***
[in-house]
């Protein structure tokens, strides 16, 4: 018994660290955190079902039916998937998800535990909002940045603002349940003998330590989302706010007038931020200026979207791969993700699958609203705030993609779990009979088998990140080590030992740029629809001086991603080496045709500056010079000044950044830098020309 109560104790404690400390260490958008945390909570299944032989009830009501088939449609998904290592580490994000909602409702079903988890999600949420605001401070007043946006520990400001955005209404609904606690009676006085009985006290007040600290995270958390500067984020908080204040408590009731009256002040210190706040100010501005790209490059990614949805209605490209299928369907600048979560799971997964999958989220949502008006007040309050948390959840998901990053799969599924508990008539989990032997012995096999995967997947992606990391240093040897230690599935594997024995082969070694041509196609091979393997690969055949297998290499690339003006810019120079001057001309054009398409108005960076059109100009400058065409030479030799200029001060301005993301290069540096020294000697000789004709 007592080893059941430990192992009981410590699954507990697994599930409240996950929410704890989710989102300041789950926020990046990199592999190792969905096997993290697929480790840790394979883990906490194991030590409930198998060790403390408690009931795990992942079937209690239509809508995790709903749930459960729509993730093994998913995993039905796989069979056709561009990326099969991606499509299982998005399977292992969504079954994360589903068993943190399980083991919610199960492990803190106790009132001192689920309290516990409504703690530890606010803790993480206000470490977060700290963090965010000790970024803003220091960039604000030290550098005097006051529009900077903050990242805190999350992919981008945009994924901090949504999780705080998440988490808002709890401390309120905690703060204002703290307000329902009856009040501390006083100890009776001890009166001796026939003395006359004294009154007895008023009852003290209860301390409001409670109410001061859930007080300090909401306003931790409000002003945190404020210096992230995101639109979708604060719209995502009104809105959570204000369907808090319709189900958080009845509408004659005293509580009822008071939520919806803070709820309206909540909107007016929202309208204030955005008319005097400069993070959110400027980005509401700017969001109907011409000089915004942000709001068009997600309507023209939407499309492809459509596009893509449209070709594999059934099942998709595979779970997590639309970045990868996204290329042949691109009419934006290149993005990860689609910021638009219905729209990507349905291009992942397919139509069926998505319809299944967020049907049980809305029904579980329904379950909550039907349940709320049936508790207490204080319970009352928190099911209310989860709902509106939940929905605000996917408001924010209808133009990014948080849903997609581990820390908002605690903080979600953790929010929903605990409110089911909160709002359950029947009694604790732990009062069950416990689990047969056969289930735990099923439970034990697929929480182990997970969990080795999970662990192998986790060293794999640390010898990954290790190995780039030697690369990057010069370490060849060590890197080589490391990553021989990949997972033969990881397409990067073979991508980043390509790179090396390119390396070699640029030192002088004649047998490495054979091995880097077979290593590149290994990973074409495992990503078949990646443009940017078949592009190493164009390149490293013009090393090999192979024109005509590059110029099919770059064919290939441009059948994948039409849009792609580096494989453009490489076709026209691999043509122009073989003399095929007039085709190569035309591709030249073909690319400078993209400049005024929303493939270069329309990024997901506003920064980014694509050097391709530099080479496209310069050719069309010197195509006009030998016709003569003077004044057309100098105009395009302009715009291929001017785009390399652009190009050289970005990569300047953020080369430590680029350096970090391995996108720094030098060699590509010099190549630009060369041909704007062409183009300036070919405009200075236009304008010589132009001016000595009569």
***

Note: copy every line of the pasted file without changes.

[in-house]
């Protein structure tokens, strides 16, 4: 018994660290955190079902039916998937998800535990909002940045603002349940003998330590989302706010007038931020200026979207791969993700699958609203705030993609779990009979088998990140080590030992740029629809001086991603080496045709500056010079000044950044830098020309 109560104790404690400390260490958008945390909570299944032989009830009501088939449609998904290592580490994000909602409702079903988890999600949420605001401070007043946006520990400001955005209404609904606690009676006085009985006290007040600290995270958390500067984020908080204040408590009731009256002040210190706040100010501005790209490059990614949805209605490209299928369907600048979560799971997964999958989220949502008006007040309050948390959840998901990053799969599924508990008539989990032997012995096999995967997947992606990391240093040897230690599935594997024995082969070694041509196609091979393997690969055949297998290499690339003006810019120079001057001309054009398409108005960076059109100009400058065409030479030799200029001060301005993301290069540096020294000697000789004709 007592080893059941430990192992009981410590699954507990697994599930409240996950929410704890989710989102300041789950926020990046990199592999190792969905096997993290697929480790840790394979883990906490194991030590409930198998060790403390408690009931795990992942079937209690239509809508995790709903749930459960729509993730093994998913995993039905796989069979056709561009990326099969991606499509299982998005399977292992969504079954994360589903068993943190399980083991919610199960492990803190106790009132001192689920309290516990409504703690530890606010803790993480206000470490977060700290963090965010000790970024803003220091960039604000030290550098005097006051529009900077903050990242805190999350992919981008945009994924901090949504999780705080998440988490808002709890401390309120905690703060204002703290307000329902009856009040501390006083100890009776001890009166001796026939003395006359004294009154007895008023009852003290209860301390409001409670109410001061859930007080300090909401306003931790409000002003945190404020210096992230995101639109979708604060719209995502009104809105959570204000369907808090319709189900958080009845509408004659005293509580009822008071939520919806803070709820309206909540909107007016929202309208204030955005008319005097400069993070959110400027980005509401700017969001109907011409000089915004942000709001068009997600309507023209939407499309492809459509596009893509449209070709594999059934099942998709595979779970997590639309970045990868996204290329042949691109009419934006290149993005990860689609910021638009219905729209990507349905291009992942397919139509069926998505319809299944967020049907049980809305029904579980329904379950909550039907349940709320049936508790207490204080319970009352928190099911209310989860709902509106939940929905605000996917408001924010209808133009990014948080849903997609581990820390908002605690903080979600953790929010929903605990409110089911909160709002359950029947009694604790732990009062069950416990689990047969056969289930735990099923439970034990697929929480182990997970969990080795999970662990192998986790060293794999640390010898990954290790190995780039030697690369990057010069370490060849060590890197080589490391990553021989990949997972033969990881397409990067073979991508980043390509790179090396390119390396070699640029030192002088004649047998490495054979091995880097077979290593590149290994990973074409495992990503078949990646443009940017078949592009190493164009390149490293013009090393090999192979024109005509590059110029099919770059064919290939441009059948994948039409849009792609580096494989453009490489076709026209691999043509122009073989003399095929007039085709190569035309591709030249073909690319400078993209400049005024929303493939270069329309990024997901506003920064980014694509050097391709530099080479496209310069050719069309010197195509006009030998016709003569003077004044057309100098105009395009302009715009291929001017785009390399652009190009050289970005990569300047953020080369430590680029350096970090391995996108720094030098060699590509010099190549630009060369041909704007062409183009300036070919405009200075236009304008010589132009001016000595009569």